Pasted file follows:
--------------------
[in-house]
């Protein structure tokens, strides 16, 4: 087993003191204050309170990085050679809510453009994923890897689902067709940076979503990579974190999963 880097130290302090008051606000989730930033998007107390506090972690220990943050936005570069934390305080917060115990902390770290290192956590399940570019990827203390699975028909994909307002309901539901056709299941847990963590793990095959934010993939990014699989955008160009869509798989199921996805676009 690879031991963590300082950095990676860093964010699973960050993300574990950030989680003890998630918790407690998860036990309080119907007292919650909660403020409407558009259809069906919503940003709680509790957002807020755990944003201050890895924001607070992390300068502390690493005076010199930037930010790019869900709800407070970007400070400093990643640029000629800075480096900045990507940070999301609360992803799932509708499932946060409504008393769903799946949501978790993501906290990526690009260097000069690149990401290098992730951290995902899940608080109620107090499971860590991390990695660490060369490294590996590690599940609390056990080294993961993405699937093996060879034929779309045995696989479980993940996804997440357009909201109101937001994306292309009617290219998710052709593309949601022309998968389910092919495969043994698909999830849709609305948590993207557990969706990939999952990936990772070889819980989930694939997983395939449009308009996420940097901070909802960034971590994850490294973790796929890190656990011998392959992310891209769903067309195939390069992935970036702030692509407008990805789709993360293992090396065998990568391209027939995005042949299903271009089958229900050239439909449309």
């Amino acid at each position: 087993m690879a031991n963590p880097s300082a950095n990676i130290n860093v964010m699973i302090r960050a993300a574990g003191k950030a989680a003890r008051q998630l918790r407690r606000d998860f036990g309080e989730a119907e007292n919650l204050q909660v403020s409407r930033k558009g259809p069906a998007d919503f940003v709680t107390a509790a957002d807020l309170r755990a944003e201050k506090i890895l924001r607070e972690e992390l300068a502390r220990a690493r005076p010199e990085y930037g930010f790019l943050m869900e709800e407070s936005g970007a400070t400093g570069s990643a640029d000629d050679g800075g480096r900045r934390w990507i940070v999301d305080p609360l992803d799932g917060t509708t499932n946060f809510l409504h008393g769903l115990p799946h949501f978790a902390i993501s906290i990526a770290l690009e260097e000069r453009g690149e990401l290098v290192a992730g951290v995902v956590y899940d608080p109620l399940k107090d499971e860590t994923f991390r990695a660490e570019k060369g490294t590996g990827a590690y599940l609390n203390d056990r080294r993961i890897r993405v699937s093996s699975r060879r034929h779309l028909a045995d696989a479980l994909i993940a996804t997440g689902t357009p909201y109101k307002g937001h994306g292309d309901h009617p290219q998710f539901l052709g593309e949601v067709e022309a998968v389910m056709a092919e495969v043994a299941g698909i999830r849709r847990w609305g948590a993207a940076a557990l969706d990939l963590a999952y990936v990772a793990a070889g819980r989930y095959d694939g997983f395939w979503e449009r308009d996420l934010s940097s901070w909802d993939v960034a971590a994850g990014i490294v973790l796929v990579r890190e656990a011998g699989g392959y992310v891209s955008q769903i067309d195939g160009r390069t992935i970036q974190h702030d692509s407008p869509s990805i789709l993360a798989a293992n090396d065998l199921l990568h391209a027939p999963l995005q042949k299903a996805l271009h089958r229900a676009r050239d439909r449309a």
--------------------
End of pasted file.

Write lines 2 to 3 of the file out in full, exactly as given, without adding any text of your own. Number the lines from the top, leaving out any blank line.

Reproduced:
């Protein structure tokens, strides 16, 4: 087993003191204050309170990085050679809510453009994923890897689902067709940076979503990579974190999963 880097130290302090008051606000989730930033998007107390506090972690220990943050936005570069934390305080917060115990902390770290290192956590399940570019990827203390699975028909994909307002309901539901056709299941847990963590793990095959934010993939990014699989955008160009869509798989199921996805676009 690879031991963590300082950095990676860093964010699973960050993300574990950030989680003890998630918790407690998860036990309080119907007292919650909660403020409407558009259809069906919503940003709680509790957002807020755990944003201050890895924001607070992390300068502390690493005076010199930037930010790019869900709800407070970007400070400093990643640029000629800075480096900045990507940070999301609360992803799932509708499932946060409504008393769903799946949501978790993501906290990526690009260097000069690149990401290098992730951290995902899940608080109620107090499971860590991390990695660490060369490294590996590690599940609390056990080294993961993405699937093996060879034929779309045995696989479980993940996804997440357009909201109101937001994306292309009617290219998710052709593309949601022309998968389910092919495969043994698909999830849709609305948590993207557990969706990939999952990936990772070889819980989930694939997983395939449009308009996420940097901070909802960034971590994850490294973790796929890190656990011998392959992310891209769903067309195939390069992935970036702030692509407008990805789709993360293992090396065998990568391209027939995005042949299903271009089958229900050239439909449309």
């Amino acid at each position: 087993m690879a031991n963590p880097s300082a950095n990676i130290n860093v964010m699973i302090r960050a993300a574990g003191k950030a989680a003890r008051q998630l918790r407690r606000d998860f036990g309080e989730a119907e007292n919650l204050q909660v403020s409407r930033k558009g259809p069906a998007d919503f940003v709680t107390a509790a957002d807020l309170r755990a944003e201050k506090i890895l924001r607070e972690e992390l300068a502390r220990a690493r005076p010199e990085y930037g930010f790019l943050m869900e709800e407070s936005g970007a400070t400093g570069s990643a640029d000629d050679g800075g480096r900045r934390w990507i940070v999301d305080p609360l992803d799932g917060t509708t499932n946060f809510l409504h008393g769903l115990p799946h949501f978790a902390i993501s906290i990526a770290l690009e260097e000069r453009g690149e990401l290098v290192a992730g951290v995902v956590y899940d608080p109620l399940k107090d499971e860590t994923f991390r990695a660490e570019k060369g490294t590996g990827a590690y599940l609390n203390d056990r080294r993961i890897r993405v699937s093996s699975r060879r034929h779309l028909a045995d696989a479980l994909i993940a996804t997440g689902t357009p909201y109101k307002g937001h994306g292309d309901h009617p290219q998710f539901l052709g593309e949601v067709e022309a998968v389910m056709a092919e495969v043994a299941g698909i999830r849709r847990w609305g948590a993207a940076a557990l969706d990939l963590a999952y990936v990772a793990a070889g819980r989930y095959d694939g997983f395939w979503e449009r308009d996420l934010s940097s901070w909802d993939v960034a971590a994850g990014i490294v973790l796929v990579r890190e656990a011998g699989g392959y992310v891209s955008q769903i067309d195939g160009r390069t992935i970036q974190h702030d692509s407008p869509s990805i789709l993360a798989a293992n090396d065998l199921l990568h391209a027939p999963l995005q042949k299903a996805l271009h089958r229900a676009r050239d439909r449309a």